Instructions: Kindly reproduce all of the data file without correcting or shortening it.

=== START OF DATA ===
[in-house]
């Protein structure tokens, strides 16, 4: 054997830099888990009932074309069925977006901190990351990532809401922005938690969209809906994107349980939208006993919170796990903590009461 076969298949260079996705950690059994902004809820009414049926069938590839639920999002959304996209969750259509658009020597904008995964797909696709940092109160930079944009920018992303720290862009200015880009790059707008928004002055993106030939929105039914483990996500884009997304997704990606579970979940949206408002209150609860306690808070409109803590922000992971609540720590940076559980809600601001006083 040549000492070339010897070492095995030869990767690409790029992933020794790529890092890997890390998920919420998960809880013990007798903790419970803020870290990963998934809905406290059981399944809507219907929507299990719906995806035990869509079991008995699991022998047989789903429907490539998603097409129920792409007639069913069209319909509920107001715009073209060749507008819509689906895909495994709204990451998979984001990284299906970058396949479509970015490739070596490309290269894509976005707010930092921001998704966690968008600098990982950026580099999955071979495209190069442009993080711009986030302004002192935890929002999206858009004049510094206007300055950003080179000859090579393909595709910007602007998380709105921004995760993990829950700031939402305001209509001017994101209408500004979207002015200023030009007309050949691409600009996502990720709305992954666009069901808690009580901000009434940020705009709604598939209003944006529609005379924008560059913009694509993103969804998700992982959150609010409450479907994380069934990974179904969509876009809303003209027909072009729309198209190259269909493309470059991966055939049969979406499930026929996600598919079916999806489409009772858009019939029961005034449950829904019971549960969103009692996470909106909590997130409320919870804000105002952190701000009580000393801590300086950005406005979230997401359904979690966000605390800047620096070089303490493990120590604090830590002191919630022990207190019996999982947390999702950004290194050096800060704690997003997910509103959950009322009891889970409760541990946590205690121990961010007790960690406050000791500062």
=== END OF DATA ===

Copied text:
[in-house]
């Protein structure tokens, strides 16, 4: 054997830099888990009932074309069925977006901190990351990532809401922005938690969209809906994107349980939208006993919170796990903590009461 076969298949260079996705950690059994902004809820009414049926069938590839639920999002959304996209969750259509658009020597904008995964797909696709940092109160930079944009920018992303720290862009200015880009790059707008928004002055993106030939929105039914483990996500884009997304997704990606579970979940949206408002209150609860306690808070409109803590922000992971609540720590940076559980809600601001006083 040549000492070339010897070492095995030869990767690409790029992933020794790529890092890997890390998920919420998960809880013990007798903790419970803020870290990963998934809905406290059981399944809507219907929507299990719906995806035990869509079991008995699991022998047989789903429907490539998603097409129920792409007639069913069209319909509920107001715009073209060749507008819509689906895909495994709204990451998979984001990284299906970058396949479509970015490739070596490309290269894509976005707010930092921001998704966690968008600098990982950026580099999955071979495209190069442009993080711009986030302004002192935890929002999206858009004049510094206007300055950003080179000859090579393909595709910007602007998380709105921004995760993990829950700031939402305001209509001017994101209408500004979207002015200023030009007309050949691409600009996502990720709305992954666009069901808690009580901000009434940020705009709604598939209003944006529609005379924008560059913009694509993103969804998700992982959150609010409450479907994380069934990974179904969509876009809303003209027909072009729309198209190259269909493309470059991966055939049969979406499930026929996600598919079916999806489409009772858009019939029961005034449950829904019971549960969103009692996470909106909590997130409320919870804000105002952190701000009580000393801590300086950005406005979230997401359904979690966000605390800047620096070089303490493990120590604090830590002191919630022990207190019996999982947390999702950004290194050096800060704690997003997910509103959950009322009891889970409760541990946590205690121990961010007790960690406050000791500062």